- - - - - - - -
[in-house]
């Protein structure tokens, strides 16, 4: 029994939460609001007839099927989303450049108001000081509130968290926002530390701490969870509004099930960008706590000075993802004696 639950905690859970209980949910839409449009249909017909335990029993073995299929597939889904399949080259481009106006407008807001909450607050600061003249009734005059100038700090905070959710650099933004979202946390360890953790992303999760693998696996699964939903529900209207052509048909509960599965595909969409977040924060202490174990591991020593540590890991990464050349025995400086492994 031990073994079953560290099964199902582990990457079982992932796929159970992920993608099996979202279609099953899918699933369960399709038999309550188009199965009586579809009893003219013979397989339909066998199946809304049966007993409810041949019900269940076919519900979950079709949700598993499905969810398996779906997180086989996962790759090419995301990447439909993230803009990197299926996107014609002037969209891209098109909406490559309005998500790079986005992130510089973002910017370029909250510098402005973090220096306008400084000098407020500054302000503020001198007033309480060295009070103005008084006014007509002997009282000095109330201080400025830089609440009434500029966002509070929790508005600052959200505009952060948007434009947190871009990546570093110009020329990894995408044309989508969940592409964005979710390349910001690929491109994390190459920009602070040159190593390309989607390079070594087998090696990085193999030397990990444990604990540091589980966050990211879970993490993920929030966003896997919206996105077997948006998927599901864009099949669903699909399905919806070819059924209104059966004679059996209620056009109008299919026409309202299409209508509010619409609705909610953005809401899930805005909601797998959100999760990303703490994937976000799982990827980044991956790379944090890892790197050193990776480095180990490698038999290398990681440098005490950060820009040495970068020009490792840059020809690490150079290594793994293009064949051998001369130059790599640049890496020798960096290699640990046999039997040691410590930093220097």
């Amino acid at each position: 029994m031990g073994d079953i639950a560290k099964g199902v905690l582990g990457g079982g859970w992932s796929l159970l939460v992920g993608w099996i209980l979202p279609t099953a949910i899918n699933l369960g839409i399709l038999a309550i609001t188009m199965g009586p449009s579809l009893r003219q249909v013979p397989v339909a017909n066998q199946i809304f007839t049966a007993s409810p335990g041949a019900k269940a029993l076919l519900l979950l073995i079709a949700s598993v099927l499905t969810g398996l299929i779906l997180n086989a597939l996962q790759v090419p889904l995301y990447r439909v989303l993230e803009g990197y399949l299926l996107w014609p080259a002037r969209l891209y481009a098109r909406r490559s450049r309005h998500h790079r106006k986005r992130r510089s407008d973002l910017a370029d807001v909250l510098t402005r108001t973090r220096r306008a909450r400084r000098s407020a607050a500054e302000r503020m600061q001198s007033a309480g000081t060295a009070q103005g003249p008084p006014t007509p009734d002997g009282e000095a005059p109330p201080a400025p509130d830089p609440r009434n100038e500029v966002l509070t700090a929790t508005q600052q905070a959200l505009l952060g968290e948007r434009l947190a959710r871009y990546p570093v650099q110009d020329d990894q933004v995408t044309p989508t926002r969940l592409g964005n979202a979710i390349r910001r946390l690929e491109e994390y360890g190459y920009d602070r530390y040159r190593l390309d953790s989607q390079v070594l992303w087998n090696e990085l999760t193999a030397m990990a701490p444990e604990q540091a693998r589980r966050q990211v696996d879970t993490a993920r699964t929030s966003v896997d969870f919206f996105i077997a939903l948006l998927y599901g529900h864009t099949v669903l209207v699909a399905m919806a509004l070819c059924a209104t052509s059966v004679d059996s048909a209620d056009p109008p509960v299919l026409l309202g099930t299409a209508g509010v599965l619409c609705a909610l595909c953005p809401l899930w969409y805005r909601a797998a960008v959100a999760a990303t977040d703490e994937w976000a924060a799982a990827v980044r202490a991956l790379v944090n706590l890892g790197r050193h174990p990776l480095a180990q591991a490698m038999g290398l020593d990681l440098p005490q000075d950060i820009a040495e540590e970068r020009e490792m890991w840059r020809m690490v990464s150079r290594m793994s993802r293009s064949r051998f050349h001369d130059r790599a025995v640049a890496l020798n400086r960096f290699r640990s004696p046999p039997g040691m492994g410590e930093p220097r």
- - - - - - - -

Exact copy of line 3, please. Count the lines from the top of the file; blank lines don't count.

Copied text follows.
């Amino acid at each position: 029994m031990g073994d079953i639950a560290k099964g199902v905690l582990g990457g079982g859970w992932s796929l159970l939460v992920g993608w099996i209980l979202p279609t099953a949910i899918n699933l369960g839409i399709l038999a309550i609001t188009m199965g009586p449009s579809l009893r003219q249909v013979p397989v339909a017909n066998q199946i809304f007839t049966a007993s409810p335990g041949a019900k269940a029993l076919l519900l979950l073995i079709a949700s598993v099927l499905t969810g398996l299929i779906l997180n086989a597939l996962q790759v090419p889904l995301y990447r439909v989303l993230e803009g990197y399949l299926l996107w014609p080259a002037r969209l891209y481009a098109r909406r490559s450049r309005h998500h790079r106006k986005r992130r510089s407008d973002l910017a370029d807001v909250l510098t402005r108001t973090r220096r306008a909450r400084r000098s407020a607050a500054e302000r503020m600061q001198s007033a309480g000081t060295a009070q103005g003249p008084p006014t007509p009734d002997g009282e000095a005059p109330p201080a400025p509130d830089p609440r009434n100038e500029v966002l509070t700090a929790t508005q600052q905070a959200l505009l952060g968290e948007r434009l947190a959710r871009y990546p570093v650099q110009d020329d990894q933004v995408t044309p989508t926002r969940l592409g964005n979202a979710i390349r910001r946390l690929e491109e994390y360890g190459y920009d602070r530390y040159r190593l390309d953790s989607q390079v070594l992303w087998n090696e990085l999760t193999a030397m990990a701490p444990e604990q540091a693998r589980r966050q990211v696996d879970t993490a993920r699964t929030s966003v896997d969870f919206f996105i077997a939903l948006l998927y599901g529900h864009t099949v669903l209207v699909a399905m919806a509004l070819c059924a209104t052509s059966v004679d059996s048909a209620d056009p109008p509960v299919l026409l309202g099930t299409a209508g509010v599965l619409c609705a909610l595909c953005p809401l899930w969409y805005r909601a797998a960008v959100a999760a990303t977040d703490e994937w976000a924060a799982a990827v980044r202490a991956l790379v944090n706590l890892g790197r050193h174990p990776l480095a180990q591991a490698m038999g290398l020593d990681l440098p005490q000075d950060i820009a040495e540590e970068r020009e490792m890991w840059r020809m690490v990464s150079r290594m793994s993802r293009s064949r051998f050349h001369d130059r790599a025995v640049a890496l020798n400086r960096f290699r640990s004696p046999p039997g040691m492994g410590e930093p220097r």